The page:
mastery

ON MASTERY – PART II

concentration

The nature of concentration and focus in the development of mastery

by Brett I. Kier | 10 October 2016

For some scientists, the nature of perception is culturally mediated, especially when comparing West and the East. Much of the research seems to indicate that Eastern culture is more naturally inclined to be “in concentration,” while Western culture employs the perceptual habit of being “in focus.” Concentration and focus represent the two primary perceptual paradigms in the development of mastery. The subject-object relations of concentration and focus are fundamentally different, where the former is best understood as a gathering of one’s attention, and the latter a selecting of one’s attention. Both are necessary skills that one must develop in the process of continuous, incremental improvement – or mastery. These are the two primary methods of information processing available to us when communicating with someone or learning a new skill. Concentration is governed by Yin energy, while focus is governed by Yang energy. Both are expressions of intent, with concentration by its very nature being an internal process, while focus is an external process. Taking a closer look at these two processes, (more…)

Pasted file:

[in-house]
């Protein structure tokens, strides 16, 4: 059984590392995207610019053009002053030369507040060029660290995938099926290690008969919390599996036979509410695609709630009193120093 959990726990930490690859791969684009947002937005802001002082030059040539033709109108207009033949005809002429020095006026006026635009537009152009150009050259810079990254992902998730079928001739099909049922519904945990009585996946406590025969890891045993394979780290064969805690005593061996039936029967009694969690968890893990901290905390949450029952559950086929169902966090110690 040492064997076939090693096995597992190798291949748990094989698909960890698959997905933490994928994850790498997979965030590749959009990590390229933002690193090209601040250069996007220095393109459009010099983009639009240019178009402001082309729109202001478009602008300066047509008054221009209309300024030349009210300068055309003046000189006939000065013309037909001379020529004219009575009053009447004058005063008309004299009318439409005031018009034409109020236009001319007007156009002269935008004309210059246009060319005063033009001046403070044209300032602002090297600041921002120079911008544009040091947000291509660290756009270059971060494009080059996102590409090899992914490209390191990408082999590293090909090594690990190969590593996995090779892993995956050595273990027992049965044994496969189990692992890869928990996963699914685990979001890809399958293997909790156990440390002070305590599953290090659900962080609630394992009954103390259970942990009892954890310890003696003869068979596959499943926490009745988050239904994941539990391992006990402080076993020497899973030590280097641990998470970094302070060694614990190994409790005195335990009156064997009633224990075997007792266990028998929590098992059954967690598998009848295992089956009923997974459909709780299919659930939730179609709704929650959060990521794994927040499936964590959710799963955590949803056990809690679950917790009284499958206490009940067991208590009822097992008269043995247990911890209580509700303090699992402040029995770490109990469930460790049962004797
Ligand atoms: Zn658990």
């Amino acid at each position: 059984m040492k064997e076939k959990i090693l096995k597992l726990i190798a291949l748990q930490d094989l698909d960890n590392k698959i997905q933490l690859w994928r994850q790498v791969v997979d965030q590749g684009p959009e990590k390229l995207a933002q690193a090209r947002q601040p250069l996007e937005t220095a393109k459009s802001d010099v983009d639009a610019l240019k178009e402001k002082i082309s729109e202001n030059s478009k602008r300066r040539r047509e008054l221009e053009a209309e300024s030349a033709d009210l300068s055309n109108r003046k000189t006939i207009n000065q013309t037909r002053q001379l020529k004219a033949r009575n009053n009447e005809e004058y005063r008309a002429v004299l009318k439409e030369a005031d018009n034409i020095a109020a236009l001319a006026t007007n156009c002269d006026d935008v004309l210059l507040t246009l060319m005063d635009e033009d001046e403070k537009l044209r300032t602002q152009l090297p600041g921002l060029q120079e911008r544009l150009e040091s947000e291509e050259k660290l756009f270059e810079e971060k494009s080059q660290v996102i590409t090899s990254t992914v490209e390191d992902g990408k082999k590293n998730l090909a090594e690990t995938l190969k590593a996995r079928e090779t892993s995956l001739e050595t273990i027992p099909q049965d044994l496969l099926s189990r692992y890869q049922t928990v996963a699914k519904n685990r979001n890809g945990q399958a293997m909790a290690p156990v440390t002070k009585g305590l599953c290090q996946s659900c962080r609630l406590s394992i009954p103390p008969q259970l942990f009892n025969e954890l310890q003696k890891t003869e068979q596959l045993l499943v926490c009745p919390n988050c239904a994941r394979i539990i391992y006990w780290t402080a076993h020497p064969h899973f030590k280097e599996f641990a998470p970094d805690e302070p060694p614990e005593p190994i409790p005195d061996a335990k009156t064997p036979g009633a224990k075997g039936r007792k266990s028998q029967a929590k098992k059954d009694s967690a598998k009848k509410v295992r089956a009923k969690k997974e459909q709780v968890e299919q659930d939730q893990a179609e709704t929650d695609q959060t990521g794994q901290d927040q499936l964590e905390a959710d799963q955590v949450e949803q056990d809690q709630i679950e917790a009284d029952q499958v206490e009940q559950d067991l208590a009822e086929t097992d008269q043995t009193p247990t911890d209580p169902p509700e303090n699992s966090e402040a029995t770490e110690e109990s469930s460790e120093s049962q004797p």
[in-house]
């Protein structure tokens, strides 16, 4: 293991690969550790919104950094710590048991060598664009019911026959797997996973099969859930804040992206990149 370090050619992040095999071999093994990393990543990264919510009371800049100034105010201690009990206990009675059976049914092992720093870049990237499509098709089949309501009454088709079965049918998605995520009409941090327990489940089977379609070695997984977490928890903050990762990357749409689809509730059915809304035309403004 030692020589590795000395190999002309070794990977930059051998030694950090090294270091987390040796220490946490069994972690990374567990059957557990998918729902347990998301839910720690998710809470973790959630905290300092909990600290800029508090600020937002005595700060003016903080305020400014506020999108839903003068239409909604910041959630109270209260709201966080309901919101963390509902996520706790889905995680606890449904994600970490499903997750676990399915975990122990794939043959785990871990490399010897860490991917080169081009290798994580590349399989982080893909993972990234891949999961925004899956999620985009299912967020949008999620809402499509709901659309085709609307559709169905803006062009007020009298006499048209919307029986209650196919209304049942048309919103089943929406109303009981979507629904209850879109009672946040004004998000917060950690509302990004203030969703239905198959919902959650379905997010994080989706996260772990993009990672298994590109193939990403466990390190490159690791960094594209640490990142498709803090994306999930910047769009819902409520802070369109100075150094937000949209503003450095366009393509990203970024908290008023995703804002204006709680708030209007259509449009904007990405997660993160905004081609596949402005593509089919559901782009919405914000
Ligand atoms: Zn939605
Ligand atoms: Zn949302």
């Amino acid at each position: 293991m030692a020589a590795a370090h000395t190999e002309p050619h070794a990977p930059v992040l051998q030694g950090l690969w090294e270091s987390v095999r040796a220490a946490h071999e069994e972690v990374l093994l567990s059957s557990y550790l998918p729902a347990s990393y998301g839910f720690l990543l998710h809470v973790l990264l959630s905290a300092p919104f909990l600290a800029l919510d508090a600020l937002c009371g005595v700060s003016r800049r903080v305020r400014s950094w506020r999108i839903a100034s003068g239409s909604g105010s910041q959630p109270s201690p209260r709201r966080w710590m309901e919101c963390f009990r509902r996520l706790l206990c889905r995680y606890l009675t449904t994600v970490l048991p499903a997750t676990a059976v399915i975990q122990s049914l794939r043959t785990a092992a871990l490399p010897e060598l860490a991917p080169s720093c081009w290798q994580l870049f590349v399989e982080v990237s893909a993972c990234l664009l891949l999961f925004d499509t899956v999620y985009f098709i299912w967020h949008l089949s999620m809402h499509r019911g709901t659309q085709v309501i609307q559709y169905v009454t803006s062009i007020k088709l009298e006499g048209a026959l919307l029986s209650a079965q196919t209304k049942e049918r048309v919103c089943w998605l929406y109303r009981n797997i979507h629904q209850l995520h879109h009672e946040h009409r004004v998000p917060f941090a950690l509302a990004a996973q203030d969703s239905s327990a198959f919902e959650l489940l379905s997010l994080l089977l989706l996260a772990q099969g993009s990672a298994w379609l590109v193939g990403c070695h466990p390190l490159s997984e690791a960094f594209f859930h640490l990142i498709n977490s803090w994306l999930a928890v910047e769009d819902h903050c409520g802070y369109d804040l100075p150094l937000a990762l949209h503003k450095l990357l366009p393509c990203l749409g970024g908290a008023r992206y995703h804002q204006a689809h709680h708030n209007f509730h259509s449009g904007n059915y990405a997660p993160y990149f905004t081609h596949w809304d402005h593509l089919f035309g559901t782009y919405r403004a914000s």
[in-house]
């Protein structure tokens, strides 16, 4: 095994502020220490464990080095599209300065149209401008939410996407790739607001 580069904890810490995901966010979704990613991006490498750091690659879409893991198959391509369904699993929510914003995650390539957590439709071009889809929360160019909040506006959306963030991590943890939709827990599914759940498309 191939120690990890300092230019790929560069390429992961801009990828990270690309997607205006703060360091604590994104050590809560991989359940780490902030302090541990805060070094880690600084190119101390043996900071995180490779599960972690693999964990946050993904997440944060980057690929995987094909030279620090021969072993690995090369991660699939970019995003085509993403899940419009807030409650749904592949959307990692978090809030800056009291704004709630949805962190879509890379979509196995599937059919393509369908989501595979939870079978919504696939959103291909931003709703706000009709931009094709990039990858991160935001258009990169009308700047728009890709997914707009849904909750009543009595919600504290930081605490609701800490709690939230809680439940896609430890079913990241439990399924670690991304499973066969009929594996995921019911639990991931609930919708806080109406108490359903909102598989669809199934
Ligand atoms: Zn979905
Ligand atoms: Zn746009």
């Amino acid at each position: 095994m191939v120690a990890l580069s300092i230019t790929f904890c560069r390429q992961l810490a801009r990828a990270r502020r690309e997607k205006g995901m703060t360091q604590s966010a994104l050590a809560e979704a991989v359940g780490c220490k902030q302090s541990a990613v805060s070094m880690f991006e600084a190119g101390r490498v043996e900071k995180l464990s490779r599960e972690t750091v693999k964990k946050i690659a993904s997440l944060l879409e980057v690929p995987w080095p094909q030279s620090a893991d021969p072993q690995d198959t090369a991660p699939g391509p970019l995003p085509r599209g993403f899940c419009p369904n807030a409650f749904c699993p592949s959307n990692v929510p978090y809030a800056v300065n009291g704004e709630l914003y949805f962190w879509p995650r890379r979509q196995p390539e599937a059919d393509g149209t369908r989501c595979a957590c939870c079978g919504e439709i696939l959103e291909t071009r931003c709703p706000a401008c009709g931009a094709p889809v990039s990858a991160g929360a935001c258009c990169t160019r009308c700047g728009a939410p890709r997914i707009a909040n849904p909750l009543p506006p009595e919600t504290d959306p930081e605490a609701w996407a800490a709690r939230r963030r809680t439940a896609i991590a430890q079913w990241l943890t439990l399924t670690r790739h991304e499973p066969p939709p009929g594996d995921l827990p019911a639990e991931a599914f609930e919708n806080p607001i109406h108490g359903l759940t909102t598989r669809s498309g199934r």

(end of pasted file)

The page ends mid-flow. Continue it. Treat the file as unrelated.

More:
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ON MASTERY – PART I

mobius

The relationship between pain and pleasure in the development of mastery

by Brett I. Kier | 5 February 2016

Gaining pleasure and avoiding pain are perhaps the most fundamental motivators of human behavior. It has been rightly observed that too often we are in a state of pain avoidance rather than pleasure seeking. This phenomenon of the human psyche is one of the most significant obstacles in the cultivation and development of mastery. (more…)

RADICAL AUTONOMY

autonomy

The philosophical foundations of discipline

By Brett I. Kier | Monday, 27 July 2015

What is clear in reviewing the different theorists of classroom discipline is that for the most part they are all addressing different aspects of human behavior for the ultimate purpose of creating a positive learning environment, which is why a strong argument can be made that each theorist is simply highlighting a different side of an infinitely-sided die. This is in part due to the schizophrenic nature of educational theory in general, but also speaks to the historical moment we are currently experiencing, where the individual and collective socio-cultural and economic realities are driving a great deal of the shift in students’ behavior. Because human behavior is to a large extent environmentally mediated, it is not surprising to see constant shifts in philosophy and approach about what are the most effective ways to create a cooperative learning environment.

Over the years, classroom discipline has been influenced in a number of ways by various theorists, creating a hodgepodge of philosophical approaches that all seem to agree on at least one fundamental point: (more…)